My first rhymes- Man were they violent and nothing like the rhymes I write nowadays. Back then I was a smile on the outside rage on the inside until explosion type of guy. I know I said that I wouldn't detail my trials of that time period but because of the state of mind I was in during the compositions of my first books of rhymes, detailing at least the relevant parts of said trials in necessary. Penis head, bitch, coward, pussy- Those terms in my eyes described the perception my Board of Child Care peers had of me back when I was living there. Why? Because I never fought back, even when hit first. I got checked by a girl at school after a negative exchange on Facebook, I got betrayed by a dude I saw as my best friend, got cussed out by my peers online and offline when I decided to act fresh ect. Honestly, I wanted to murder, yes, murder the people who disrespected me. I'm serious. I said death threats so much that people began paying me no mind.
So what were my first rhymes about? If you guessed inflicting physical violence and murder, you are correct. I didn't trust many people back then and because I liked the privileges of being in the good graces of the staff, I put up with the shit that made me want to kill people inside. That said, once I actually decided to record my rhymes for an album in 2013, I put those old rhymes to the side and wrote new ones. The release from that set of new rhymes was called Reign Of The Nigga and in the next paragraph onwards you will learn what you were expecting when you began reading this blog post.
Reign Of The Nigga. Why did I title that release such an offensive title? Why did I even decide to create it? The answers? Simple. 1) I wanted to make an impact and 2) I needed money for a drivers licence retest fee. Reign Of The Nigga is the first and only release where I kept it fake aka rapped about things that I didn't do or wasn't doing. The chorus to the title track is an example of that. "we talk how we want to do what we want to act like we want to we wear what we want to eat what we want to fuck who we want to" . Mind you, at the time of this writing, I have zero experience in sex. Zero. But like other rappers I just wanted money and to be heard.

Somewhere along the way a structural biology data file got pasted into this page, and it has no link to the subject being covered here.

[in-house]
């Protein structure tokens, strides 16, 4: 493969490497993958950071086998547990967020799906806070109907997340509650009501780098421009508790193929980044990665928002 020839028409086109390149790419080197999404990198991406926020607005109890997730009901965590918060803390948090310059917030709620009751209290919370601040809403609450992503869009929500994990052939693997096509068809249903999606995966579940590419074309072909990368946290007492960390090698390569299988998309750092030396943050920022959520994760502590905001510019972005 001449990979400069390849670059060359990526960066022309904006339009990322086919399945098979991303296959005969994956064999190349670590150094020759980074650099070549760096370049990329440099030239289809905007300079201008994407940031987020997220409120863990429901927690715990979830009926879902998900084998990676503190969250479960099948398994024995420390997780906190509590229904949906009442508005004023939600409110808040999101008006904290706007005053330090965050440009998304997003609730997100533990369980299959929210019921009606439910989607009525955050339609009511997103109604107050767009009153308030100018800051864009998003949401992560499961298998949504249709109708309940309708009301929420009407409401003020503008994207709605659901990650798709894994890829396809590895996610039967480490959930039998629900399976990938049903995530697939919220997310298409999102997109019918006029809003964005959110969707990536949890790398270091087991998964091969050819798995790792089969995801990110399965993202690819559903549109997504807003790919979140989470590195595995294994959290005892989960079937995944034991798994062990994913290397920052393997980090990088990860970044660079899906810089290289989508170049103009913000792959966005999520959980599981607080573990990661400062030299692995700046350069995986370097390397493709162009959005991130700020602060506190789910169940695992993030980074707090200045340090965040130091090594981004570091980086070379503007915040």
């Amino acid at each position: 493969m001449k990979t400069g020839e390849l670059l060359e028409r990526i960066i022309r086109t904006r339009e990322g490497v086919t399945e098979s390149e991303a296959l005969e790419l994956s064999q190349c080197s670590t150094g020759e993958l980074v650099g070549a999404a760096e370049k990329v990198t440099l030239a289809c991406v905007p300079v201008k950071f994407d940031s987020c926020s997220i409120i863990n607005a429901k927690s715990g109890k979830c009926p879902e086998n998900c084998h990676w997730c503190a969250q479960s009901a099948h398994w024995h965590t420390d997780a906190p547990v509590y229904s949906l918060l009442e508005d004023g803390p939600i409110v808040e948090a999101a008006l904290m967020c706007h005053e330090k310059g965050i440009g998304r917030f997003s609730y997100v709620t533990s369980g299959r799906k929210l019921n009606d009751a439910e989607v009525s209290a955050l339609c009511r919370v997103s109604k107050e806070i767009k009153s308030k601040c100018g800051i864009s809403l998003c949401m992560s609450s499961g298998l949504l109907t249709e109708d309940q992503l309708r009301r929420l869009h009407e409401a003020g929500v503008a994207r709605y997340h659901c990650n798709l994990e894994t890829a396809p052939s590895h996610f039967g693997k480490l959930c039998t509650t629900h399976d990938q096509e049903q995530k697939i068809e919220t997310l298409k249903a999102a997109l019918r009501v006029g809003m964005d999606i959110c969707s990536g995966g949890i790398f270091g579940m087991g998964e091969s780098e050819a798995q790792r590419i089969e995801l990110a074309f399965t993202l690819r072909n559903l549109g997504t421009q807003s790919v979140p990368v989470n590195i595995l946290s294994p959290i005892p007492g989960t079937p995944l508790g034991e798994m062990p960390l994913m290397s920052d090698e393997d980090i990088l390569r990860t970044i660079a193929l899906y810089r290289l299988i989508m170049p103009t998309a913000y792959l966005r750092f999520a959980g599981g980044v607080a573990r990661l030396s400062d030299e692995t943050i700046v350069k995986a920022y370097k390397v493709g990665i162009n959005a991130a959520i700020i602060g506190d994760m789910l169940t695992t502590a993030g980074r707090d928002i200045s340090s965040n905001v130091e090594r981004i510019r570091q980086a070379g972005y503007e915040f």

I didn't know anything about the business. Hell, I didn't even have a microphone. But what I did have was an Xbox 360 usb controller and gaming headset and an innate sense of innovation. Looking back, I don't know how I got the idea of hooking up a controller connected to a gaming headset to a laptop to record music over free beats on Audacity but mannn, I must have done something right or else otherwise I wouldn't have gained my first set of fans.
I could go on about my journey as a rapper but since this post is about the beginning of Alex Coleman as a rapper I will end this post with the following paragraphs.
The music industry preys on the youth. They paint an ideal life of massive financial success that lures youth with fragile and growing mindsets into a lifestyle that eventually leaves them broke, incarcerated, dead, or a combination of the first two.
My rap career was borne out of pain and adversity and it has continued because of my desire to be heard and appreciated. Music was the band aid to my internal pain growing up and God giving me the ability to make my own during one of the worst times of my life enabled me to have a voice in the road race of life. I nearly slit my own wrists with a utility knife in 2014 before leaving for the streets and learning how cruel the world truly is as a homeless man in Baltimore City. And to be clear, I was getting kicked out of the residential program I was in at the time and since I figured I'd be living in the streets anyway I decided to do so on my own terms.
So yeah, when my life is celebrated as a success, don't forget the contents of this post. I may have began my rap career from a period of emotional pain but I turned that rough beginning into an amazing present. And guess what? This present is only the beginning. That being said, thanks for reading this long ass blog post about how I evolved into the emcee I am today and stay strong and God bless.